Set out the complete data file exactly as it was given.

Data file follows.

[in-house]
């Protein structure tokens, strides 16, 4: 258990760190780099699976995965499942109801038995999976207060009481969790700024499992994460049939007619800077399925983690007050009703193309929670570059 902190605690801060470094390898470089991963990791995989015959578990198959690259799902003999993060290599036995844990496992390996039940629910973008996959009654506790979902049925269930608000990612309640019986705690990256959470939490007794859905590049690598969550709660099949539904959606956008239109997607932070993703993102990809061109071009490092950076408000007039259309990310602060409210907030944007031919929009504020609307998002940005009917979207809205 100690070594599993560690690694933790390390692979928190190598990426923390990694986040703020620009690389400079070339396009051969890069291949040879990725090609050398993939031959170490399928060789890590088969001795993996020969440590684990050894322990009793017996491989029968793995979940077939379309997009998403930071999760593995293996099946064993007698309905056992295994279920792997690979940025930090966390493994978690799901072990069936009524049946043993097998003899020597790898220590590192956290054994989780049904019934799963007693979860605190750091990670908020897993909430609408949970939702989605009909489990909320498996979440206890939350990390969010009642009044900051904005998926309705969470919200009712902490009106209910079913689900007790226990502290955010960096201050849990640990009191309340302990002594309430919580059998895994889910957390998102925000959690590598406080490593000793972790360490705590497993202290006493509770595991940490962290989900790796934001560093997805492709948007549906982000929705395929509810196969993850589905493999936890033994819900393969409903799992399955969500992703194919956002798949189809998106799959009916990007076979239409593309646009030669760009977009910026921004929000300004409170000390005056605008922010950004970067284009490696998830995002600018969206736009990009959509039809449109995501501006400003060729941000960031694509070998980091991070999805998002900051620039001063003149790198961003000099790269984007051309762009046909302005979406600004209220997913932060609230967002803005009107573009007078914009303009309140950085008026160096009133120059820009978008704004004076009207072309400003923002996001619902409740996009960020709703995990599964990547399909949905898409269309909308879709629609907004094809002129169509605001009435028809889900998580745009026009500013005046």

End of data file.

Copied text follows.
[in-house]
């Protein structure tokens, strides 16, 4: 258990760190780099699976995965499942109801038995999976207060009481969790700024499992994460049939007619800077399925983690007050009703193309929670570059 902190605690801060470094390898470089991963990791995989015959578990198959690259799902003999993060290599036995844990496992390996039940629910973008996959009654506790979902049925269930608000990612309640019986705690990256959470939490007794859905590049690598969550709660099949539904959606956008239109997607932070993703993102990809061109071009490092950076408000007039259309990310602060409210907030944007031919929009504020609307998002940005009917979207809205 100690070594599993560690690694933790390390692979928190190598990426923390990694986040703020620009690389400079070339396009051969890069291949040879990725090609050398993939031959170490399928060789890590088969001795993996020969440590684990050894322990009793017996491989029968793995979940077939379309997009998403930071999760593995293996099946064993007698309905056992295994279920792997690979940025930090966390493994978690799901072990069936009524049946043993097998003899020597790898220590590192956290054994989780049904019934799963007693979860605190750091990670908020897993909430609408949970939702989605009909489990909320498996979440206890939350990390969010009642009044900051904005998926309705969470919200009712902490009106209910079913689900007790226990502290955010960096201050849990640990009191309340302990002594309430919580059998895994889910957390998102925000959690590598406080490593000793972790360490705590497993202290006493509770595991940490962290989900790796934001560093997805492709948007549906982000929705395929509810196969993850589905493999936890033994819900393969409903799992399955969500992703194919956002798949189809998106799959009916990007076979239409593309646009030669760009977009910026921004929000300004409170000390005056605008922010950004970067284009490696998830995002600018969206736009990009959509039809449109995501501006400003060729941000960031694509070998980091991070999805998002900051620039001063003149790198961003000099790269984007051309762009046909302005979406600004209220997913932060609230967002803005009107573009007078914009303009309140950085008026160096009133120059820009978008704004004076009207072309400003923002996001619902409740996009960020709703995990599964990547399909949905898409269309909308879709629609907004094809002129169509605001009435028809889900998580745009026009500013005046």